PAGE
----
- Individuals care about the emotional features of decision options.
- Emotions often drive us in directions conflicting with self-interest.
Emotional decision making also come with a word of caution.
- We make quick decisions without knowing why, and then create rational reasons to justify a poor emotional decision.
- Intensity of emotions can override rational decision making in cases where it is clearly needed.
- Immediate and unrelated emotions can create mistakes by distorting and creating bias in judgments. In some cases this can lead to unexpected and reckless action.
- Projected emotions can lead to errors because people are subject to systemic inaccuracy about how they will feel in the future.
Phase 2: Emotions and the Coaching process
In Emotional Intelligence, Daniel Goleman helped redefine what it means to be smart. He asserted that EQ (a combination of self-awareness, self-regulation, motivation, empathy, and interpersonal skills) is more important than IQ in corporate success — and subsequent research backs this up. In Developing Management Skills, David Whetten and Kim Cameron summarize this research.
A study of UC Berkeley Ph.D.’s over 40 years found that EQ was four times more powerful than IQ in predicting who achieved success in their field – even for hard scientists. A McBer study comparing outstanding managers with average managers found that 90 percent of the difference was accounted for by EQ. In a worldwide study of what companies were looking for in hiring new employees, 67 percent of the most desired attributes were EQ competencies. In a study of highly emotional intelligent partners in a consulting firm … the high EQ partners contributed more than twice as much revenue to the company as did the low EQ partners.
If you as a coach have a high emotional intelligence you can recognize the emotional state of others and engage in a way that draws them towards future thinking process to be able to think into multiple directions to learn about their potential. As known the underlying principle of coaching process is to support client in thinking forward by minimizing the underlying beliefs which might be blocking to seek directions, the emotional Intelligence can do wonders in the coaching process. There are already many tools used to leverage the emotional mind to take decisions like visualization, visioning, wheel of life, success life line etc.
Video by Daniel Goleman
Daniel Goleman Explains Emotional Intelligence
Why is emotional intelligence (EQ) so important?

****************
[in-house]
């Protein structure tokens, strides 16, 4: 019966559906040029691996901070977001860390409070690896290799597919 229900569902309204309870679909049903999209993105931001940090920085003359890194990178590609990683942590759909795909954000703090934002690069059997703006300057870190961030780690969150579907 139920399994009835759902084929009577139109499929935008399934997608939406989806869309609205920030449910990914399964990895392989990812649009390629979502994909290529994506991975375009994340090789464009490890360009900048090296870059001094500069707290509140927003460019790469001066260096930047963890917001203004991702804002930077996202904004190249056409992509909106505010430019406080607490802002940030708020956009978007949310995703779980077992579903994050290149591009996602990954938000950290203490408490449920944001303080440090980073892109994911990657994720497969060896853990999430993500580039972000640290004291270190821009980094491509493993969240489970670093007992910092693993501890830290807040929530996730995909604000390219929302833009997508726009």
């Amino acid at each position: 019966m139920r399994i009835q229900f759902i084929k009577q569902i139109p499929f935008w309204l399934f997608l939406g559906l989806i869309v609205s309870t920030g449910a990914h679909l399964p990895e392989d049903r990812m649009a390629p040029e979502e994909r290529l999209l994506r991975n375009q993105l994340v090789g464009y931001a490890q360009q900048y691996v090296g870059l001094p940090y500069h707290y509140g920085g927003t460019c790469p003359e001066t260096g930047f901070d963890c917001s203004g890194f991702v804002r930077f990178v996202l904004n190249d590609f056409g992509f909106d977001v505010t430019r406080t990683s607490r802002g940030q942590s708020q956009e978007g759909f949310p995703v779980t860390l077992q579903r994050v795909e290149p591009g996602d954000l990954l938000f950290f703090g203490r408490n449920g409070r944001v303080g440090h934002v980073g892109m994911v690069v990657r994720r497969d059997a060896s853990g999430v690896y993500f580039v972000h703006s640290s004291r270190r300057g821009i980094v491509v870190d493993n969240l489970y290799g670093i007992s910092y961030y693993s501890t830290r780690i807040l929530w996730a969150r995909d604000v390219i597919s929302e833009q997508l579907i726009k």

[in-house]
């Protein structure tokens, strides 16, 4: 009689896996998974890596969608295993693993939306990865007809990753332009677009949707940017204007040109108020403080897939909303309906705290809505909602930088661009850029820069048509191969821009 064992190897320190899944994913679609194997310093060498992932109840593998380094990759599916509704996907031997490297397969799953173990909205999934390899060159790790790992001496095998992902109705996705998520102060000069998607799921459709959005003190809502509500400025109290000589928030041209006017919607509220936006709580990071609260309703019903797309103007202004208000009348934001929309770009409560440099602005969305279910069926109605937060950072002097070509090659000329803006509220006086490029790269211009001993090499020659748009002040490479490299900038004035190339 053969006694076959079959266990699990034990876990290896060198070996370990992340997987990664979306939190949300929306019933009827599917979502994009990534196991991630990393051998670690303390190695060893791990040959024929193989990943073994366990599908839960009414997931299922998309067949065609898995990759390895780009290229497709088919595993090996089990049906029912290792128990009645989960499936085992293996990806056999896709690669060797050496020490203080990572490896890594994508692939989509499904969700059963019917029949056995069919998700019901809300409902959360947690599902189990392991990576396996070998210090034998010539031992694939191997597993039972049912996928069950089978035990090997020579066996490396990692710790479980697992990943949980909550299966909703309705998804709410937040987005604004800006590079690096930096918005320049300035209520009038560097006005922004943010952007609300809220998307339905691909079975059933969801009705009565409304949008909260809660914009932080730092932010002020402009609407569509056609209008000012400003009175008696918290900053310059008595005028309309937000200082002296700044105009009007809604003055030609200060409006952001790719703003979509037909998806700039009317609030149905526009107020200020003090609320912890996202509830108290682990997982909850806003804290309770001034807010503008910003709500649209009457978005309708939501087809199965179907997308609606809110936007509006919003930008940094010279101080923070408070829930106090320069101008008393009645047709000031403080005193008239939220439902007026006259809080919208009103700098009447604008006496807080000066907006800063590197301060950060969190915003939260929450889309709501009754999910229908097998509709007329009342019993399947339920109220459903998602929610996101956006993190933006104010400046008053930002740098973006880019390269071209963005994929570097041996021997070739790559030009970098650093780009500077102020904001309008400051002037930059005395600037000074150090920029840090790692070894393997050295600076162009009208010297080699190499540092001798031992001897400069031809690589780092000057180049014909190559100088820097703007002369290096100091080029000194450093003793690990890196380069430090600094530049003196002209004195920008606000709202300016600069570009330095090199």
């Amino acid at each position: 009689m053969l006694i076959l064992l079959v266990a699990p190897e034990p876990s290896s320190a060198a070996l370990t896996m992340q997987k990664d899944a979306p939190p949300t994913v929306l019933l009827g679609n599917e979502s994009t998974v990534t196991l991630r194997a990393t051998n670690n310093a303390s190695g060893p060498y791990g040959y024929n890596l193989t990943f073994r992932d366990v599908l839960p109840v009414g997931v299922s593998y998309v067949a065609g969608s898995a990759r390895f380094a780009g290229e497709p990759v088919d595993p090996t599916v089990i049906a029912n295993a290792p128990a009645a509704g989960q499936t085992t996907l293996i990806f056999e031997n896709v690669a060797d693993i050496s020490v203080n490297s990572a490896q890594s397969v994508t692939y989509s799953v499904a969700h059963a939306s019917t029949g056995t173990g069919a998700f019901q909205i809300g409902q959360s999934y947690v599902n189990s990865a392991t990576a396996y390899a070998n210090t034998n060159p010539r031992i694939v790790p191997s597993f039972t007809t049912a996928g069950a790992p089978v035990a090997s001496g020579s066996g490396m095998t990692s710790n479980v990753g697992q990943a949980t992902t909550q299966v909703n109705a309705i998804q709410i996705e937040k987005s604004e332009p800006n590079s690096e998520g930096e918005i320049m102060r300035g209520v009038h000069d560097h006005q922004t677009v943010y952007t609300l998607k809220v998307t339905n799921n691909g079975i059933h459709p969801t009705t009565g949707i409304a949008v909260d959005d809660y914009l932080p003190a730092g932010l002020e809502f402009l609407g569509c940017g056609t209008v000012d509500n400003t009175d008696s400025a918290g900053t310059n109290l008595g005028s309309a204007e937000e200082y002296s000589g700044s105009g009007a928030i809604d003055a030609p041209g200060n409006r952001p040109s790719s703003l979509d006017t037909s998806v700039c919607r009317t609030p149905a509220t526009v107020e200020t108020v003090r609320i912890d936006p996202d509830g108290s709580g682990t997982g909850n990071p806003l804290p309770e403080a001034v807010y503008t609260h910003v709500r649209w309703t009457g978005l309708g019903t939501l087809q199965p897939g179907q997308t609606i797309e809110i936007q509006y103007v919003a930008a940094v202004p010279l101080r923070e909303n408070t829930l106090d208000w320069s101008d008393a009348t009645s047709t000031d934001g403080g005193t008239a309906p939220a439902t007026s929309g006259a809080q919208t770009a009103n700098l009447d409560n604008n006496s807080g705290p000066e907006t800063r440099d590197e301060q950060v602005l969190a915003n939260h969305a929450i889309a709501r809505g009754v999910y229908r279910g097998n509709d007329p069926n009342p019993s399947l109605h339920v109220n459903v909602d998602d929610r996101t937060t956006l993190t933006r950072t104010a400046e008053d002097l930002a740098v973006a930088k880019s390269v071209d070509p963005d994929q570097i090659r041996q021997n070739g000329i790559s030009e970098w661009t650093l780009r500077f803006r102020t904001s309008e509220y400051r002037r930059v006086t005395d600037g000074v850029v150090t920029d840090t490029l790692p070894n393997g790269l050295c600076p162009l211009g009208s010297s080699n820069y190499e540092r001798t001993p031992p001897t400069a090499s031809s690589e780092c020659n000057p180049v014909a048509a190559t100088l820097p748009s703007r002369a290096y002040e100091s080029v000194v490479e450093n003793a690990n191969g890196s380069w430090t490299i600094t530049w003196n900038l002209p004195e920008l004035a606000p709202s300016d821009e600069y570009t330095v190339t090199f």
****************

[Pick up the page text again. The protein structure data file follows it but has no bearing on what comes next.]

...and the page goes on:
Emotional intelligence affects:
- Performance at work. Understanding and managing the relationship dynamics is an important part of the EQ at work place absence of which can impact on performance of an individual.
- Physical health. If the individual is unable to manage stress levels, it can lead to serious health problems. Uncontrolled stress can raise blood pressure, suppress the immune system, increase the risk of heart attack and stroke, contribute to infertility, and speed up the aging process. The first step to improving emotional intelligence is to learn how to relieve stress.
- Mental health. Uncontrolled stress can also impact mental health, making an individual vulnerable to anxiety and depression. If an individual unable to understand and manage emotions, they would also be open to mood swings, while an inability to form strong relationships can leave them feeling lonely and isolated.
- Relationships. By understanding emotions and how to control them, Expression and understanding of feelings becomes better. This also allows communicating more effectively and forging stronger relationships, both at work and in personal life.
- Four Key Skills for Coaches to be Emotional Intelligent
- Reduce Stress
- Emotional Awareness
- Non-Verbal Communication
In order to permanently change behavior in a way that stand up under pressure, coach need to learn how to leverage the powerful emotional parts of the brain that remains active and accessible even in times of stress. This means that you can’t simply read about emotional intelligence in order to master it. You have to experience and practice the skills in your everyday life to be able to deal with it.